[show abstract][hide abstract] ABSTRACT: Systemic Acquired Resistance (SAR) is an induced resistance response to pathogens, characterized by the translocation of a long-distance signal from induced leaves to distant tissues to prime them for increased resistance to future infection. DEFECTIVE in INDUCED RESISTANCE 1 (DIR1) has been hypothesized to chaperone a small signaling molecule to distant tissues during SAR in Arabidopsis.
DIR1 promoter:DIR1-GUS/dir1-1 lines were constructed to examine DIR1 expression. DIR1 is expressed in seedlings, flowers and ubiquitously in untreated or mock-inoculated mature leaf cells, including phloem sieve elements and companion cells. Inoculation of leaves with SAR-inducing avirulent or virulent Pseudomonas syringae pv tomato (Pst) resulted in Type III Secretion System-dependent suppression of DIR1 expression in leaf cells. Transient expression of fluorescent fusion proteins in tobacco and intercellular washing fluid experiments indicated that DIR1's ER signal sequence targets it for secretion to the cell wall. However, DIR1 expressed without a signal sequence rescued the dir1-1 SAR defect, suggesting that a cytosolic pool of DIR1 is important for the SAR response.
Although expression of DIR1 decreases during SAR induction, the protein localizes to all living cell types of the vasculature, including companion cells and sieve elements, and therefore DIR1 is well situated to participate in long-distance signaling during SAR.
[show abstract][hide abstract] ABSTRACT: The nematode C. briggsae serves as a useful model organism for comparative analysis of developmental and behavioral processes. The amenability of C. briggsae to genetic manipulations and the availability of its genome sequence have prompted researchers to study evolutionary changes in gene function and signaling pathways. These studies rely on the availability of forward genetic tools such as mutants and mapping markers.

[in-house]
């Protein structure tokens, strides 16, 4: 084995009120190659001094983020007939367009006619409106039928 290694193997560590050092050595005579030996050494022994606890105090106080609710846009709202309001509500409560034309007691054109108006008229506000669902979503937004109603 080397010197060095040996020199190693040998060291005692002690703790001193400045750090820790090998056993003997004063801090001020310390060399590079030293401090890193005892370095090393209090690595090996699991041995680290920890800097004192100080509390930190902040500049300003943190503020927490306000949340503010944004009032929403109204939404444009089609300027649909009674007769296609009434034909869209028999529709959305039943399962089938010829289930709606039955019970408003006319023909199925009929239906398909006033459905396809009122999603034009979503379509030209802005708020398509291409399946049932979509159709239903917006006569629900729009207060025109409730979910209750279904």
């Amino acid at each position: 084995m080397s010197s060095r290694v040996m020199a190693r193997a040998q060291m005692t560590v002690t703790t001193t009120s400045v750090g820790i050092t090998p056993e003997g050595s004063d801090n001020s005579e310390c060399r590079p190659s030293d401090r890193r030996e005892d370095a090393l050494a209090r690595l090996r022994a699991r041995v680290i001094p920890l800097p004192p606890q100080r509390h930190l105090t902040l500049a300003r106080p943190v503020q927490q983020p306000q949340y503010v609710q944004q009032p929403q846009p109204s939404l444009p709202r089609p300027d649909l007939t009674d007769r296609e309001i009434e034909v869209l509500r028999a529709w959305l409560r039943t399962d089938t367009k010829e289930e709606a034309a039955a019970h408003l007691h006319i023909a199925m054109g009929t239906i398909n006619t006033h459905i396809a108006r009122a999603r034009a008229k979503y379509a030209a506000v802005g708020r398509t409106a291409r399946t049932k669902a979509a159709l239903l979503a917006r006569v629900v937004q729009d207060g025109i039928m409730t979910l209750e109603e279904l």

We have computationally identified more than 30,000 polymorphisms (SNPs and indels) in C. briggsae strains AF16 and HK104. These include 1,363 SNPs that change restriction enzyme recognition sites (snip-SNPs) and 638 indels that range between 7 bp and 2 kb. We established bulk segregant and single animal-based PCR assay conditions and used these to test 107 polymorphisms. A total of 75 polymorphisms, consisting of 14 snip-SNPs and 61 indels, were experimentally confirmed with an overall success rate of 83%. The utility of polymorphisms in genetic studies was demonstrated by successful mapping of 12 mutations, including 5 that were localized to sub-chromosomal regions. Our mapping experiments have also revealed one case of a misassembled contig on chromosome 3.
We report a comprehensive set of polymorphisms in C. briggsae wild-type strains and demonstrate their use in mapping mutations. We also show that molecular markers can be useful tools to improve the C. briggsae genome sequence assembly. Our polymorphism resource promises to accelerate genetic and functional studies of C. briggsae genes.